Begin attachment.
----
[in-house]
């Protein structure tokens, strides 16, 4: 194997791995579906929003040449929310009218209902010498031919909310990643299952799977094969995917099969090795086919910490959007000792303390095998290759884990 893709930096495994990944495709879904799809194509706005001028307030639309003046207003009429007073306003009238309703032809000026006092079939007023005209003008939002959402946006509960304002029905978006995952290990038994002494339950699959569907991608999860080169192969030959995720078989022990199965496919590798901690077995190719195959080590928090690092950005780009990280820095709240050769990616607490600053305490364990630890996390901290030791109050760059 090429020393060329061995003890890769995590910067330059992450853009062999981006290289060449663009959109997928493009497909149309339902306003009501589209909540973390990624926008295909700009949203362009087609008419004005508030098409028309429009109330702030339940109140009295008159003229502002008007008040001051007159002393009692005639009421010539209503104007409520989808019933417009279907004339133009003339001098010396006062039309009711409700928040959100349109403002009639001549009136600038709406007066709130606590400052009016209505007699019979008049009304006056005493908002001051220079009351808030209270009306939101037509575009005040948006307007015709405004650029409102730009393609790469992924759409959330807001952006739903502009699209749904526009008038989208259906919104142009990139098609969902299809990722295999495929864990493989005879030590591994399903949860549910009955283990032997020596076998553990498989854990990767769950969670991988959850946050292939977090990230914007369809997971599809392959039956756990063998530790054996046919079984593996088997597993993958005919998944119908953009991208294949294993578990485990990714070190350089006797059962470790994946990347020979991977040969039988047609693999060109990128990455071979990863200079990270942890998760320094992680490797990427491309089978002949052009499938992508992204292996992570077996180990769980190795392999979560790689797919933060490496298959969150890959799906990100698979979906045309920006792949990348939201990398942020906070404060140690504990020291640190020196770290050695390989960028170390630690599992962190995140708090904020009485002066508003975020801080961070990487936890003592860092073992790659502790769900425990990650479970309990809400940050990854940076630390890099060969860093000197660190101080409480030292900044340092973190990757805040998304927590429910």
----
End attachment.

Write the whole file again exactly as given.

[in-house]
């Protein structure tokens, strides 16, 4: 194997791995579906929003040449929310009218209902010498031919909310990643299952799977094969995917099969090795086919910490959007000792303390095998290759884990 893709930096495994990944495709879904799809194509706005001028307030639309003046207003009429007073306003009238309703032809000026006092079939007023005209003008939002959402946006509960304002029905978006995952290990038994002494339950699959569907991608999860080169192969030959995720078989022990199965496919590798901690077995190719195959080590928090690092950005780009990280820095709240050769990616607490600053305490364990630890996390901290030791109050760059 090429020393060329061995003890890769995590910067330059992450853009062999981006290289060449663009959109997928493009497909149309339902306003009501589209909540973390990624926008295909700009949203362009087609008419004005508030098409028309429009109330702030339940109140009295008159003229502002008007008040001051007159002393009692005639009421010539209503104007409520989808019933417009279907004339133009003339001098010396006062039309009711409700928040959100349109403002009639001549009136600038709406007066709130606590400052009016209505007699019979008049009304006056005493908002001051220079009351808030209270009306939101037509575009005040948006307007015709405004650029409102730009393609790469992924759409959330807001952006739903502009699209749904526009008038989208259906919104142009990139098609969902299809990722295999495929864990493989005879030590591994399903949860549910009955283990032997020596076998553990498989854990990767769950969670991988959850946050292939977090990230914007369809997971599809392959039956756990063998530790054996046919079984593996088997597993993958005919998944119908953009991208294949294993578990485990990714070190350089006797059962470790994946990347020979991977040969039988047609693999060109990128990455071979990863200079990270942890998760320094992680490797990427491309089978002949052009499938992508992204292996992570077996180990769980190795392999979560790689797919933060490496298959969150890959799906990100698979979906045309920006792949990348939201990398942020906070404060140690504990020291640190020196770290050695390989960028170390630690599992962190995140708090904020009485002066508003975020801080961070990487936890003592860092073992790659502790769900425990990650479970309990809400940050990854940076630390890099060969860093000197660190101080409480030292900044340092973190990757805040998304927590429910």